10. On 12 May 2004, on the basis of the High Court’s judgment, the applicant’s appeal within the company against his dismissal from his job as a pilot for British Airways was refused.
11. The applicant appealed to the Supreme Court against the High Court’s procedure, assessment of evidence and application of the law. The appeal on the latter point was on the ground that, contrary to Article 6 § 2 of the Convention, the High Court had failed in its judgment to make it sufficiently clear that the order to pay compensation did not affect his acquittal of the charges. By a decision of 9 October 2003 the Appeals Selection Committee of the Supreme Court granted leave to appeal with respect to this ground of appeal, while refusing such leave for the remainder.
12. In support of his appeal against the High Court’s application of the law, the applicant argued, inter alia the following. For a judgment awarding compensation to be rendered after an acquittal, there was a requirement under the European Court’s case law relating to Article 6 § 2 of the Convention that the reasoning stated in the judgement be worded in such a way as not to cast doubt on the correctness of the acquittal. This entailed firstly that the judgment must make a clear distinction between the acquittal on the criminal charge and the decision on compensation. It ought to be made clear that the subject-matter for the two issues, respectively criminal and civil liability, are different and that the award of compensation did not weaken the acquittal. In this case, the High Court had failed to create the necessary distance between the two issues, since the reasoning in the judgment went on immediately thereafter to deal with the subject of compensation. Moreover, no express reservation had been stated with regard to the acquittal.
Furthermore, the applicant argued, it was necessary to avoid the use of formulations that might serve to raise doubts about the acquittal. In several places, the High Court had used such formulations, including the expressions “guilty”, “the use of force” and “sexual intercourse by force”. This came so close to establishing that the conditions for criminal sexual assault had been fulfilled that the presumption of innocence must be deemed to have been violated. Extra care ought to be exercised when formulating the reasoning in a judgment where the questions of criminal liability and civil liability to pay compensation are decided in the same case. In this connection the applicant relied on the Court’s judgment of 11 February 2003 in Y. v. Norway (no. 56568/00, ECHR 2003-II).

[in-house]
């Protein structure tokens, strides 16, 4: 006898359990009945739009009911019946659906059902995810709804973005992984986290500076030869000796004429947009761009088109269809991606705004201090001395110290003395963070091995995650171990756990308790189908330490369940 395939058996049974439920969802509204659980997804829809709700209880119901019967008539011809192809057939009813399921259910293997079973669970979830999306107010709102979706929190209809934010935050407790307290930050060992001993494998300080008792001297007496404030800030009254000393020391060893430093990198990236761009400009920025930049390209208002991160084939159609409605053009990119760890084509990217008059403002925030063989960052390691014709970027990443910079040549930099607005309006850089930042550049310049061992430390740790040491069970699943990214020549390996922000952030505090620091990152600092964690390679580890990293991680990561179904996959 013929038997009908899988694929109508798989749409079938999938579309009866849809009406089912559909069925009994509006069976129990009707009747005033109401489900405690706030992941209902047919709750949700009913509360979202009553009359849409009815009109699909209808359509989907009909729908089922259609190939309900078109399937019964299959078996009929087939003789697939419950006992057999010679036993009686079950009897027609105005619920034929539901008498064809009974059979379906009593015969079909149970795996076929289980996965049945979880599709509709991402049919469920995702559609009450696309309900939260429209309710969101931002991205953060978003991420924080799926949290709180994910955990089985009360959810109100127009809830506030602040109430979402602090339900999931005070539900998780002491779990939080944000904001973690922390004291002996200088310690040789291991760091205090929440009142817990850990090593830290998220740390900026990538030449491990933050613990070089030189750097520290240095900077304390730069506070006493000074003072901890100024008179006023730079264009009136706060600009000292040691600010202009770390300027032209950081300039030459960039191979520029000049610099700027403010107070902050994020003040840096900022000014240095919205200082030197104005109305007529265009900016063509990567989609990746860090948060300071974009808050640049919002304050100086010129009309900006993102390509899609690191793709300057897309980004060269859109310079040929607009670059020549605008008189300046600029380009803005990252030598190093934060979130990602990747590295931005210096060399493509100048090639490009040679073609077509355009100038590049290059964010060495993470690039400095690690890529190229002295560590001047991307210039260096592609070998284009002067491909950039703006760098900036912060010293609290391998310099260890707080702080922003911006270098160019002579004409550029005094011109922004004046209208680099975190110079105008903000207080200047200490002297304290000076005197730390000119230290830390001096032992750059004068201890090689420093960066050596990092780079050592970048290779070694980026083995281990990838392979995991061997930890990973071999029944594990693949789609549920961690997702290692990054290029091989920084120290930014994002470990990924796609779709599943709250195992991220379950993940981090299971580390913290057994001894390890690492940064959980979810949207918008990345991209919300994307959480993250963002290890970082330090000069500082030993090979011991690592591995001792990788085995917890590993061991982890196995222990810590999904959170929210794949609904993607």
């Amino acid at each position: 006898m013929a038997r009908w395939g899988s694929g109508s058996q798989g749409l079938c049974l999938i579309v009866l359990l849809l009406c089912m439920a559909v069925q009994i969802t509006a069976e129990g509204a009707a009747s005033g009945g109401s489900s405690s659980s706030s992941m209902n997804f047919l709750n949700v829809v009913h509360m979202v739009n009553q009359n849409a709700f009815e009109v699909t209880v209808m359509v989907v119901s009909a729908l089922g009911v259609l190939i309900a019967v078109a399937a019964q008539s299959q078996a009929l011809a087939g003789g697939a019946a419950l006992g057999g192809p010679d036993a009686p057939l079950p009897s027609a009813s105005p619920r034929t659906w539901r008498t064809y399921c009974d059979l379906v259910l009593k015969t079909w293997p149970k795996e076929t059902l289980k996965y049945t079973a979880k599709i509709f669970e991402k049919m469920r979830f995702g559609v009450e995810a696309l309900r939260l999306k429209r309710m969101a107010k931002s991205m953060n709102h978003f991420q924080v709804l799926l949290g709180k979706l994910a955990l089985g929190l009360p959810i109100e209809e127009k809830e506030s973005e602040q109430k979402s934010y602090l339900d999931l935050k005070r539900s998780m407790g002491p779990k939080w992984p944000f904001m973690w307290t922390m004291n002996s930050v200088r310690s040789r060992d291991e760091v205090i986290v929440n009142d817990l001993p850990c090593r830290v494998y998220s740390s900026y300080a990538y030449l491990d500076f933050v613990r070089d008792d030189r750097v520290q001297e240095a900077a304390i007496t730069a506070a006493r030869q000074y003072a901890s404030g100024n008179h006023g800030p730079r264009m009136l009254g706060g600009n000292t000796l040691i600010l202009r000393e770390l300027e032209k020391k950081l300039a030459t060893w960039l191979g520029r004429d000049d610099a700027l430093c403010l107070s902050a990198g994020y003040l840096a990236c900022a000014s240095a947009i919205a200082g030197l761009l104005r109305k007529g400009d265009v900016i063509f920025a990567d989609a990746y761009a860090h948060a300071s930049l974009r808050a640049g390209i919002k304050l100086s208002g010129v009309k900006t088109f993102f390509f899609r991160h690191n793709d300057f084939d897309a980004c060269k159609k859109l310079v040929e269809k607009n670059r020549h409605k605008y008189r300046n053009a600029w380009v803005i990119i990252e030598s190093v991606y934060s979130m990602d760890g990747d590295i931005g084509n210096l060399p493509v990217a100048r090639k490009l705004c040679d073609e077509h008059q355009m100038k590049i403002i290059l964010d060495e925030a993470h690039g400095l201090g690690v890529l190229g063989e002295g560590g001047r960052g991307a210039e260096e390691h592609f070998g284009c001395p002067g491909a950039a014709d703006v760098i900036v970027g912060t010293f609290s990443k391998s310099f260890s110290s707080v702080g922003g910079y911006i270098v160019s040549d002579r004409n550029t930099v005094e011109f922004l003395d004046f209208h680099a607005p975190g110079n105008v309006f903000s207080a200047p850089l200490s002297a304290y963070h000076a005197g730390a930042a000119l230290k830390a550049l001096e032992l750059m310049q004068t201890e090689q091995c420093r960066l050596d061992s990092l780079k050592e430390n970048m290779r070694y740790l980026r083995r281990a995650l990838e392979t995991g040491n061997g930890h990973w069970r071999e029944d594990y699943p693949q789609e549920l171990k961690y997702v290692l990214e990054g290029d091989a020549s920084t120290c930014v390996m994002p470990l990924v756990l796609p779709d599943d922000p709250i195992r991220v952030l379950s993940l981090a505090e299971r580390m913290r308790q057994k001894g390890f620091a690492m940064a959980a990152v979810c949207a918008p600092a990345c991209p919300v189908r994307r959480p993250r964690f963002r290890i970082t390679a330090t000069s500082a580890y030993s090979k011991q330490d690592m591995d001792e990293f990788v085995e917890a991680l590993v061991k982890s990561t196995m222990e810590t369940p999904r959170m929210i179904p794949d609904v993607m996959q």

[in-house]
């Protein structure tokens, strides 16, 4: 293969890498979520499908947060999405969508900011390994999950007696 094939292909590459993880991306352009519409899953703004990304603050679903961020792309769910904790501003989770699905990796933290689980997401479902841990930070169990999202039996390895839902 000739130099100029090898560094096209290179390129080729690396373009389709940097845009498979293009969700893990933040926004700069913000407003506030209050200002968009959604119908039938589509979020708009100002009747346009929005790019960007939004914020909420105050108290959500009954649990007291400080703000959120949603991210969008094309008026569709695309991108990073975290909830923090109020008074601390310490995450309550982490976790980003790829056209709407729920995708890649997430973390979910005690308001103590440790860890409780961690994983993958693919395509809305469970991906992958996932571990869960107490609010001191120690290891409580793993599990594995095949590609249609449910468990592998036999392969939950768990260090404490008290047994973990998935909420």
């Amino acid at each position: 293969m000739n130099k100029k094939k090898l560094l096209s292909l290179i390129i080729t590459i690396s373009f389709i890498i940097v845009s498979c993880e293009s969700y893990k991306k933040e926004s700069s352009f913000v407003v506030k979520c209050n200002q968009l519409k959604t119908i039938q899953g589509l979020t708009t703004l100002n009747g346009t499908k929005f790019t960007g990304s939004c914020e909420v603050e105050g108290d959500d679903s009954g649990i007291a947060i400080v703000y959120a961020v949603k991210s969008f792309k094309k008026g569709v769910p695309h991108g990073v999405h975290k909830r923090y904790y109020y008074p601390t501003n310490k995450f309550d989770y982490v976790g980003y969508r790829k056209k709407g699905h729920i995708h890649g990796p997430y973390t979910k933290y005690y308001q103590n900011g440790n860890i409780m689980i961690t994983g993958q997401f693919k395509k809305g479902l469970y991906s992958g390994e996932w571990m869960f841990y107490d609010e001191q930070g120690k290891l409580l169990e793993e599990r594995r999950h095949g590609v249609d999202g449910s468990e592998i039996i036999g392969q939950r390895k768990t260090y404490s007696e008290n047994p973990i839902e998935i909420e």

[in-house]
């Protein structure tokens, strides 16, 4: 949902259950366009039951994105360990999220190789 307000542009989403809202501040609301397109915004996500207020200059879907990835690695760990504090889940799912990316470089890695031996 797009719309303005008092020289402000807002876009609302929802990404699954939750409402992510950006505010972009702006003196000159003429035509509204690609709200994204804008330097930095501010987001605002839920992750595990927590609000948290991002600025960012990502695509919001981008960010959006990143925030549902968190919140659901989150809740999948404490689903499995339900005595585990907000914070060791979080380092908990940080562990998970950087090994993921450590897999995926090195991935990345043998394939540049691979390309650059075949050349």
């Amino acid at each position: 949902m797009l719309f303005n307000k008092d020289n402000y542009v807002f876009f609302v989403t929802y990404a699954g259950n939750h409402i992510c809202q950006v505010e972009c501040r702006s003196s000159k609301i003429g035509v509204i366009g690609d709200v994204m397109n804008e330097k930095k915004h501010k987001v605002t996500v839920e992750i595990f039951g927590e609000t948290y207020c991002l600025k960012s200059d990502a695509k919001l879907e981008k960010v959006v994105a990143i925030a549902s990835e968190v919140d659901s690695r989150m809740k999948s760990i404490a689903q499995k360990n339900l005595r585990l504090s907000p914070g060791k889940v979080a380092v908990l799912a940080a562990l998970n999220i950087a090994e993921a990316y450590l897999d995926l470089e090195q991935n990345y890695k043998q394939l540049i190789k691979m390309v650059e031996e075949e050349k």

The applicant, again referring to the aforementioned Y v. Norway judgment and also to Article 13 of the Convention, submitted that, if the Supreme Court were to find a breach of the Convention in the present case, it would have to quash the lower court’s judgment. Where a decision suffered from such defects, due process required that there be an entirely fresh assessment of the evidence. If there was no basis for setting the impugned judgment aside, then at the very least a declaratory judgment ought to be rendered, stating a violation of the Convention.
13. On 24 February 2004 the Supreme Court unanimously rejected the applicant’s appeal against the High Court’s judgment on compensation, finding no breach of Article 6 § 2 of the Convention.
The first voting judge, Ms Justice Stabel, gave the following reasons:
(23) I have concluded that the reasons given by the High Court do not contravene the presumption of innocence in Article 6 § 2 of the Convention [...] and accordingly that the appeal will not succeed.
(25) With regard to the details of the provision applied in our case, it is in my view appropriate to base our assessment on the judgment rendered by the Supreme Court on 27 November 2003 in Case No. 2003/227. This judgment was rendered after the guiding judgments by the European Court of 11 February 2003 in Y. v. Norway [cited above] and Ringvold v. Norway [no. 34964/97, ECHR 2003-II]. Reference is made to the thorough discussion of the decisions – and past case-law of the European Court – contained therein. Therein it is stated that Article 6 § 2 protects any person suspected of a criminal offence against any affirmations being made in court decisions on other statements by public authorities that he is guilty of a criminal offence, without his having been convicted in a criminal case.